Mali: More food means more girls in school (allAfrica)

| September 23, 2013

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It’s lunchtime in Koureme school, located in Kabara village, about 700 kilometres northeast of Mali’s capital city of Bamako. Children gather round a cook who is preparing a highly nutritious porridge. Most of the children are girls.

Schools are now reopening in Mali’s northern region of Timbuktu after the recent conflict. The United Nation’s World Food Program, or WFP, is providing children in 300 schools with two meals a day. This emergency school feeding program has resulted in an increase in attendance, especially for girls.

Mariam is an eight-year-old student at the school. She says: “We like to have lunch, but what we prefer is the breakfast. We are not hungry anymore at the start of the day and now we can focus on the lessons.”

There are 104 girls and 85 boys at the school. Girls usually stay at home in this very traditional region, so this is a big change.

The WFP is feeding about 121,000 schoolchildren in Mali’s north. Each child receives two meals a day: an enriched corn and soya breakfast, and a lunch of rice, millet, pulses and oil. Volunteer cooks are paid with five meals a day to take home to their families.

Idrissa Dembele has taught at Koureme primary school for the past 10 years. She says that before the program started, parents were reluctant to send their daughters to school. She says that now they know their daughters will be fed at school, “It is a great incentive for education. School results have also improved, since the children are no longer hungry when they are studying.”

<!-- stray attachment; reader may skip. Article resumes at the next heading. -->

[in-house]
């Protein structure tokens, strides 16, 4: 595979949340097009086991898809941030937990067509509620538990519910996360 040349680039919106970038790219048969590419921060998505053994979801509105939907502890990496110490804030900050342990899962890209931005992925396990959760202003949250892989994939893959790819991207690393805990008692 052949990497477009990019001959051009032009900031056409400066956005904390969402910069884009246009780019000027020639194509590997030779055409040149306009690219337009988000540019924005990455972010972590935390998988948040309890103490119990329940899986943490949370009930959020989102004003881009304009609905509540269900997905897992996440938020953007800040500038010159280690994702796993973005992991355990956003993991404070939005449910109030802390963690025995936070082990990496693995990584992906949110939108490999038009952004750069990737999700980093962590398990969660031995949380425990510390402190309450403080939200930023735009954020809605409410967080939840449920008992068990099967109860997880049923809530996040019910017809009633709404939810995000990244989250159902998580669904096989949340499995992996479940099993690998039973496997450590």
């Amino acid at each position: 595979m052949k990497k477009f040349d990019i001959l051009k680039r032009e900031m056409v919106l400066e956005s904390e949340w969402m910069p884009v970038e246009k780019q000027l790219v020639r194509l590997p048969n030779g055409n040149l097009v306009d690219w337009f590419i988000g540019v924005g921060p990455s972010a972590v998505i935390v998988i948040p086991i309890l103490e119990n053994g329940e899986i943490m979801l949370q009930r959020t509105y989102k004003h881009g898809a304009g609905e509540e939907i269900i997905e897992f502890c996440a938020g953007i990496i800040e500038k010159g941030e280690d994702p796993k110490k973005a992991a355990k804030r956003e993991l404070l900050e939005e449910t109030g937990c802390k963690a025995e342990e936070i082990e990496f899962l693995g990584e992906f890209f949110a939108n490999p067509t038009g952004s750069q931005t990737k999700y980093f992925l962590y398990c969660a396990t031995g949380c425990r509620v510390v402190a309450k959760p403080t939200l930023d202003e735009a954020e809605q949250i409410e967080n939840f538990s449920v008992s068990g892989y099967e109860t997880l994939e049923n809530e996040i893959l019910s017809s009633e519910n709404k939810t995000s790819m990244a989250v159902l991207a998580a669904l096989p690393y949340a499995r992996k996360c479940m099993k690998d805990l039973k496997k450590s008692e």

The village of Kabara is poor. Its twelve hundred inhabitants earn their living mainly from fishing, and are vulnerable to food crises. The food crisis of 2011-2012 affected the entire country. The conflict that followed led to schools closing. But in Timbuktu, they are reopening.

Parents are relieved that their children are now getting nutritious food at school. Aysha Traore is the President of the Mothers’ Association. She says that the recent tragic events around Timbuktu left lots of families in dire economic straits. She adds: “Lots of them don’t have enough money to feed their children properly. [But] when they send their children to school, the families know that they won’t be hungry when they come back home.”

The WFP notes that by providing meals, the program encourages families to send their children to school. And by going to school, the children have a chance for a better future.

Back at the school, a whistle announces the end of lunch. Before going back to class, eight-year-old Mariam says: “I would like all the schoolchildren in the world to have access to food. If they are not hungry, they can study well, and in the future they will help their family by earning enough money to buy food.”